And that, obviously, is food for thought.

ref: Glycemic Instability and Spontaneous Energy Intake: Association With Knowledge-Based…Chaput et al. Psychosom Med.2008; 70: 797-804

Huge or tiny, either way I am being tricked

In Uncategorized on August 25, 2008 at 8:56 am

In my quest to discover why I am gaining weight, I have come across this article that says that we are being tricked into eating and drinking larger portions….

This article illustrates how the compromise effect alters consumers’ selection of soft drinks. Using three within-subject studies, we show that extremeness aversion and price insensitivity cause consumers to increase their consumption when the smallest drink size is dropped or when a larger drink size is added to a set. – Kathryn M. Sharpe,Richard Staelin and Joel Huber, “Using Extremeness Aversion to Fight Obesity: Policy Implications of Context Dependent Demand”, DOI: 10.1086/587631

But in the same journal I found this article describing how mini-packs also tricks you into eating more calories

Tempting treats are being offered in small package sizes these days, presumably to help consumers reduce portion sizes. Yet new research in the Journal of Consumer Research found that people actually consume more high-calorie snacks when they are in small packages than large ones. And smaller packages make people more likely to give in to temptation in the first place. – Rita Coelho do Vale, Rik Pieters, Marcel Zeelenberg “Flying under the Radar: Perverse Package Size Effects on Consumption Self-Regulation”, DOI: 10.1086/589564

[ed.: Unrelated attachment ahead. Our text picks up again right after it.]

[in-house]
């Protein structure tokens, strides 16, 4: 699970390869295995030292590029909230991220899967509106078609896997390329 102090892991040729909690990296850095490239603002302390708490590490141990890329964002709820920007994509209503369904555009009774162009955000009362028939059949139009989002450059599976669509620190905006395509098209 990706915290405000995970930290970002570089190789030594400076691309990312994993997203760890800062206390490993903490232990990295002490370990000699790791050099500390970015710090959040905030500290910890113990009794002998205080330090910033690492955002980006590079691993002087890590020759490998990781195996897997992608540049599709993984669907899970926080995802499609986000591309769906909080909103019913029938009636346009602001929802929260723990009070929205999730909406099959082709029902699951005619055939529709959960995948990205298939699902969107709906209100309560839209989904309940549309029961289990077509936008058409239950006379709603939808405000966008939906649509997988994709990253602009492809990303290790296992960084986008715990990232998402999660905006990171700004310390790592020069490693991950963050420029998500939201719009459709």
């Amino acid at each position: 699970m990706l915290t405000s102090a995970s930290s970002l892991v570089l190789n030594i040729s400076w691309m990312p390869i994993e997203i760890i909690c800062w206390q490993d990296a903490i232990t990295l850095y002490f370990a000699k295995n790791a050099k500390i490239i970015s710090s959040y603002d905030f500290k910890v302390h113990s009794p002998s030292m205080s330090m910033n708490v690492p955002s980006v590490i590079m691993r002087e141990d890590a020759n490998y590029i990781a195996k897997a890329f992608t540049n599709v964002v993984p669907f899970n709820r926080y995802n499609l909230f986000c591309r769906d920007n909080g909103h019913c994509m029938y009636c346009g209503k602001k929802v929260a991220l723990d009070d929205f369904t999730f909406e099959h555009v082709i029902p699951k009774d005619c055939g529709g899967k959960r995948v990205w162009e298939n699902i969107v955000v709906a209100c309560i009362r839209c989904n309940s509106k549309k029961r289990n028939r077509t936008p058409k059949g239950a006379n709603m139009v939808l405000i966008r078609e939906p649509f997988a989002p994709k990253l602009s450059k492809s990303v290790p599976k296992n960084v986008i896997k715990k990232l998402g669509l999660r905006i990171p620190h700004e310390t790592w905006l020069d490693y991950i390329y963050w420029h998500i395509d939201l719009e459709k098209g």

I am still no further in understanding how to restrict my calorie intake after exercise. And now, to add to the misery, I am completely confused on which package size is better.

Note: These papers were not open access (shame on you Chicago Journals) and reading the full version may provide more answers.

I get fat when I exercise, is that normal ?

In Uncategorized on August 19, 2008 at 6:22 pm

In the Dr. Phil category of posts

A problem I have is:

I exercise, I get hungry, I eat. Which means I eat more when I exercise. Which again means that overall I have been (slowly) gaining weight over the years. I am constantly struggling to reverse the process, but the funny thing is that when I take exercise breaks, like vacations and such, I tend to loose some weight.

I know the solution to this is straightforward: EAT LESS, idiot !!

….But still, it has left me wondering whether putting an emphasis on exercise is correct when advising people on how to loose weight. Eating habits seems to me to be the key element rather than exercise,  – exercise may even slow down the weight loss process.

I would be happy If I am corrected on this, since I would like to carry on exercising. And while you are at it, I would love to be directed towards some convincing data that tells me whether:

The overall physical activity level has gone down in recent years ?

And if so: have the number of calories consumed gone up proportionally more than activity has gone down ?, – enough so to explain the epidemic nature of overweight in the western world ?